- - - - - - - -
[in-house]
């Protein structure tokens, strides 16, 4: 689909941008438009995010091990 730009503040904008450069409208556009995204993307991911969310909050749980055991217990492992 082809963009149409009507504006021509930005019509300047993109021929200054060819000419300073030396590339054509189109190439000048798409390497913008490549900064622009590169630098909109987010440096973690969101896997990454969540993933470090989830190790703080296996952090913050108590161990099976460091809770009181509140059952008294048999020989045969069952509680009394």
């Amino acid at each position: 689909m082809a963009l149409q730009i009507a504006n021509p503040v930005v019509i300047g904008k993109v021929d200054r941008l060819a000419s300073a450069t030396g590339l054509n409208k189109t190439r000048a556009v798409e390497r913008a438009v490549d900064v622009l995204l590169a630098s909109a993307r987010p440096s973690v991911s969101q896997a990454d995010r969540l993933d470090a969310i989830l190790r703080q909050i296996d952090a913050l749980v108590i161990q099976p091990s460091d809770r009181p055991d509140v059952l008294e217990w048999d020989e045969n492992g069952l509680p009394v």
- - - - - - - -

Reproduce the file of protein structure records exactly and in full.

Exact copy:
[in-house]
């Protein structure tokens, strides 16, 4: 689909941008438009995010091990 730009503040904008450069409208556009995204993307991911969310909050749980055991217990492992 082809963009149409009507504006021509930005019509300047993109021929200054060819000419300073030396590339054509189109190439000048798409390497913008490549900064622009590169630098909109987010440096973690969101896997990454969540993933470090989830190790703080296996952090913050108590161990099976460091809770009181509140059952008294048999020989045969069952509680009394």
């Amino acid at each position: 689909m082809a963009l149409q730009i009507a504006n021509p503040v930005v019509i300047g904008k993109v021929d200054r941008l060819a000419s300073a450069t030396g590339l054509n409208k189109t190439r000048a556009v798409e390497r913008a438009v490549d900064v622009l995204l590169a630098s909109a993307r987010p440096s973690v991911s969101q896997a990454d995010r969540l993933d470090a969310i989830l190790r703080q909050i296996d952090a913050l749980v108590i161990q099976p091990s460091d809770r009181p055991d509140v059952l008294e217990w048999d020989e045969n492992g069952l509680p009394v």